Yuling Xie (Cher) began her research into EDCs during her postgraduate studies in Professor Lisa Connolly’s research group at Queen’s University Belfast, where she revealed how EDCs damage human health and the environment before switching her focus during her PhD to the metabolic effects of EDCs where she gained vast experience in assay development and optimisation. 

Cher has worked on developing high throughput test methods to identify chemicals with endocrine disrupting potential. Alongside her colleagues in the FREIA (Female Reproductive toxicity of EDCs: a human evidence-based screening and Identification Approach) project, Cher has expanded the knowledge of how EDCs impact female reproductive function. In addition to developing the high throughput test, Cher has also explored potential protective approaches to EDC exposure through the integration of nutritional studies to gain insight into how dietary intervention may help to counteract the negative effects of EDCs on our health. 

For more Innovators and information about the award: visit

Why Plastic?, We The Guinea Pigs

“We the Guinea Pigs” investigates why we are still constantly – and increasingly – exposed to dangerous chemicals through our plastic use, even though researchers have warned us about the potential adverse health effects for decades. Some of the most cutting edge scientific findings on how plastic harms our health come from Danish researchers Terje Svingen and Hanna Johansson.

A recent study conducted in Denmark has revealed how endocrine disrupting chemicals affect the female reproductive system. It shows that female rats exposed to endocrine disruptors during early development end up with fewer eggs in their ovaries and are at risk of losing their ability to reproduce at an earlier age. For some time researchers have known that plastic has a negative impact on men’s sperm count. Are we involuntary participants in an enormous experiment, threatening the health of millions of people – maybe even mankind as such?

As the use of plastic has gained ground in our lives over the years, there has been an inexplicable increase in a number of diseases and disorders amongst the population. In this film as part of the Why Plastic? series, the BBC meets leading researchers looking into the reasons for these disorders and follow case studies of people suffering from various health conditions thought to be caused by exposure to certain every day materials including plastic. Are these people the victims of unfortunate coincidences – or is there an explanation?

View the episode here.

A pragmatic way forward in chemical safety assessment

In a recent paper, FREIA partners Terje Svingen (DTU) and Pauliina Damdimopoulou (KI) propose an approach to speed up the development and acceptance of mechanistic descriptions that are used by chemical safety assessors and regulators.

Adverse Outcome Pathways (AOPs) are a way to organise scientific knowledge and describe how a stressor – such as exposure to an endocrine disrupting chemical – can lead to a harmful health effect through a chain of linked events. The use of AOPs is gaining wide acceptance and will help to support chemical safety assessors and regulators.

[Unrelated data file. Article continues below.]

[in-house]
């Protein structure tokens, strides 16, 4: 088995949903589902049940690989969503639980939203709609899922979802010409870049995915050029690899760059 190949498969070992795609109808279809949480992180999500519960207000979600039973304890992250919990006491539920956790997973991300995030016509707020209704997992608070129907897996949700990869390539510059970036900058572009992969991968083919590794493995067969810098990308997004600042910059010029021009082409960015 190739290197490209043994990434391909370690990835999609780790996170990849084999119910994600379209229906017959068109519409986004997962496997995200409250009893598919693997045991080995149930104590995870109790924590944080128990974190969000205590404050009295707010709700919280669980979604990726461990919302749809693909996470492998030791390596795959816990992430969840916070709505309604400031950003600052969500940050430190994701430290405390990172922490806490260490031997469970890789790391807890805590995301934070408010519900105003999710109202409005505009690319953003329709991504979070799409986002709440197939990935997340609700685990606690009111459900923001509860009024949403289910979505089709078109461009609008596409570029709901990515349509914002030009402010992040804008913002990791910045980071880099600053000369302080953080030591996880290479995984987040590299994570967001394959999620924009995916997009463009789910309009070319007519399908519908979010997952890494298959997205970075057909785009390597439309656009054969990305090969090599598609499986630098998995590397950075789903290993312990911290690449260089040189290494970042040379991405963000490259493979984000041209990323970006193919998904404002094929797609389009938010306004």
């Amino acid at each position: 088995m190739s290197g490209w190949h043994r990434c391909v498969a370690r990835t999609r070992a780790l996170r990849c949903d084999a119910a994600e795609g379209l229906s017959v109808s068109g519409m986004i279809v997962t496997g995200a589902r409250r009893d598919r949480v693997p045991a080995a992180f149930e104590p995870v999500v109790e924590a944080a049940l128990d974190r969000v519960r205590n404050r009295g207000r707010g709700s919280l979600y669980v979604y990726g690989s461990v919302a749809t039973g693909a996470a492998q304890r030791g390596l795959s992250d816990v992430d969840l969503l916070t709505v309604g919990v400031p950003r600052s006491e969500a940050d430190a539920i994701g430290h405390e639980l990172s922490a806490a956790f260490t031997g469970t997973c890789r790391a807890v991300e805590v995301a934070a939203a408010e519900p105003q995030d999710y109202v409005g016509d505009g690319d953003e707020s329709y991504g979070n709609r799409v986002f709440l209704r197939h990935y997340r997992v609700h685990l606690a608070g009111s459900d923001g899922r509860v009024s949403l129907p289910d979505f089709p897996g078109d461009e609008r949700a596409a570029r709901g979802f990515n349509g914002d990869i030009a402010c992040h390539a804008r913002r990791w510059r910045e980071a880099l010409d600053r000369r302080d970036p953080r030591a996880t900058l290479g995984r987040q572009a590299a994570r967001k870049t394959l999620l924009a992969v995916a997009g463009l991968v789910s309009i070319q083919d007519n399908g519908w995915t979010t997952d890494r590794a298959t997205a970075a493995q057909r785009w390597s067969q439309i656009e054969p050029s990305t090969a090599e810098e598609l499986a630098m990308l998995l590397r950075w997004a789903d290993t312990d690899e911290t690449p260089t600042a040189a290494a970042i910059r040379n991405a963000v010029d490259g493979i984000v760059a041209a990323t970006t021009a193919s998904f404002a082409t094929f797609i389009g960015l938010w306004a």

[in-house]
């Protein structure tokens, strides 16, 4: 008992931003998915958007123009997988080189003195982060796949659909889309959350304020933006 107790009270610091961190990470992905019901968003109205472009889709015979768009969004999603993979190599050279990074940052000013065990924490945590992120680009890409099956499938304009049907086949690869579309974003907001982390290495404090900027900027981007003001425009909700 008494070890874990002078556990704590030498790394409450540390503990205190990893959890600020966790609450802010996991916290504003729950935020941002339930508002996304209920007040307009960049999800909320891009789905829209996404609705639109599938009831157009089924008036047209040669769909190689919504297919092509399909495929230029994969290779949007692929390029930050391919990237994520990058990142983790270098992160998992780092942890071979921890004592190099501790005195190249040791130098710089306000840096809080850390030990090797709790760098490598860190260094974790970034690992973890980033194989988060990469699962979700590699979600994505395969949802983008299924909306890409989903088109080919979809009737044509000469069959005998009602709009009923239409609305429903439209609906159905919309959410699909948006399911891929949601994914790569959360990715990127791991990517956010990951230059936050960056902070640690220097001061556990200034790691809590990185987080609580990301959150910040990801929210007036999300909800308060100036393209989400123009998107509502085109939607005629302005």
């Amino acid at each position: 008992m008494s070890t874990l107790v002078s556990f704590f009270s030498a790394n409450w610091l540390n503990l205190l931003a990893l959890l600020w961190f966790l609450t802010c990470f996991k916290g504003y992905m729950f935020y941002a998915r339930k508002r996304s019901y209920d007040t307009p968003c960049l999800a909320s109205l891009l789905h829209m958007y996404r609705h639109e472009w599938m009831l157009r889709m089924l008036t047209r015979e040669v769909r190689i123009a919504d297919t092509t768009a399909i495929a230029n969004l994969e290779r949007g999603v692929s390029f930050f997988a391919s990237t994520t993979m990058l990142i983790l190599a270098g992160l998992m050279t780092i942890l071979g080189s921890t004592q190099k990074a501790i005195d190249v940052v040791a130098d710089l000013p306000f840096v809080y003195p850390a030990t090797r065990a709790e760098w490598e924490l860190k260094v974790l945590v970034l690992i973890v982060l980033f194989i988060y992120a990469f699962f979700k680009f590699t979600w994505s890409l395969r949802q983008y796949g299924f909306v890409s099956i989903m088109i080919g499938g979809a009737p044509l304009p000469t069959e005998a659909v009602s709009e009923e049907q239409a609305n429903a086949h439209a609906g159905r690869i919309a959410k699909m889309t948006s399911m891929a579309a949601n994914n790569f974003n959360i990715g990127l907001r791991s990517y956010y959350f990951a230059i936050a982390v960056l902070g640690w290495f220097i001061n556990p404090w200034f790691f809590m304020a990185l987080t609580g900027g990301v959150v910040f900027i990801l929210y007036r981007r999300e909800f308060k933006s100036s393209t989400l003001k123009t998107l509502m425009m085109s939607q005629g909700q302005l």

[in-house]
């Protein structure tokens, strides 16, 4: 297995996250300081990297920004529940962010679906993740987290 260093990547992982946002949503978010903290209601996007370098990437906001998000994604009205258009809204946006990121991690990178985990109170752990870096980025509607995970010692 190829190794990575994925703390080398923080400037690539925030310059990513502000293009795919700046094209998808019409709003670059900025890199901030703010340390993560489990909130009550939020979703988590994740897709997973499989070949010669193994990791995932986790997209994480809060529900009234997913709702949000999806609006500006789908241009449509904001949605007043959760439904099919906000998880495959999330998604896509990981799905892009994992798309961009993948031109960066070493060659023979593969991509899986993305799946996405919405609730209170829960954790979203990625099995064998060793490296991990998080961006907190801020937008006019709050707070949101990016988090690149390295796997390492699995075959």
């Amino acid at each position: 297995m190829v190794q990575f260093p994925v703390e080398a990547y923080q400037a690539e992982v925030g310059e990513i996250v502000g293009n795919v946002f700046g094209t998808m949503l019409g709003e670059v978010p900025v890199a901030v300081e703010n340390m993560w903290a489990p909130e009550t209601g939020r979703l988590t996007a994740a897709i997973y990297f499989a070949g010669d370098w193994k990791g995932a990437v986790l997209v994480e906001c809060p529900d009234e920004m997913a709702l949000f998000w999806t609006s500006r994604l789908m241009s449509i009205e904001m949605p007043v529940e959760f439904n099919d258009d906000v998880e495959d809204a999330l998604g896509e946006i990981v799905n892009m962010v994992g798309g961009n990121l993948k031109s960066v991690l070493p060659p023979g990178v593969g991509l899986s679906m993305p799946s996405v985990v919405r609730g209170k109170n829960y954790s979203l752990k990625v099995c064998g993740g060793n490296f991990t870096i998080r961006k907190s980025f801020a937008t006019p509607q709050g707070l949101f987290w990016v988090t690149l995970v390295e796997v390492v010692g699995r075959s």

Yet, only a few AOPs are thoroughly evaluated and endorsed by the Organisation for Economic Co-operation and Development (OECD), which clearly hampers their regulatory use. A major hurdle is the immense amount of work that has to be put into the development of an AOP. “Putting together the information for one key event relationship (the link between two sequential events in an AOP – red.) took me about three months altogether”, explains Eleftheria Panagiotou, PhD student involved in this work.

“We propose to focus more on smaller building blocks and rely more on existing common knowledge”, says lead author Terje Svingen. The approach will make it more attractive for scientists to contribute to AOPs, because in this way, they can focus on their own expertise and don’t have to be an expert on all facets of an AOP from molecular interactions to health effects.

Moreover, a description of a smaller AOP building block makes an excellent paper to be submitted for peer-review. Besides the scientific merit, publishing the building blocks has the added advantage that external peer-reviewers have already critically evaluated the information. This may stimulate faster endorsement of AOPs by the OECD. “It is our hope that our proposed approach will increase the pace at which the AOP knowledge base is populated with endorsed AOPs, which will certainly improve chemical safety assessment processes.”, according to the authors of this paper.


Terje Svingen, Daniel L. Villeneuve, Dries Knapen, Eleftheria Maria Panagiotou, Monica Kam Draskau, Pauliina Damdimopoulou, Jason M O’Brien. A pragmatic approach to Adverse Outcome Pathway (AOP) development and evaluation. Toxicological Sciences, kfab113, Published: 17 September 2021

2nd Annual EDC Forum report and recordings now available

The Second Annual Forum on Endocrine Disruptors took place virtually on 17-18 December 2020. A full report of the conference and the conference recordings are now available.

Read and listen how FREIA coordinator Majorie van Duursen presented challenges and opportunities to identify EDCs that are toxic to female reproduction.

The objective of the Second Annual Forum is to present the actions on endocrine disruptors in the Chemicals Strategy for Sustainability, published as annex to this Strategy, on which the actions are based. In addition, this forum will serve as a platform for policy makers and stakeholders to discuss follow-up actions. Finally, recent developments on endocrine disruptors (research projects funded, European initiatives…) were discussed.

Book review: “Count Down – How our modern world is threatening sperm counts, altering male and female reproductive health, and imperiling the future of the human race” by Dr. Shanna Swan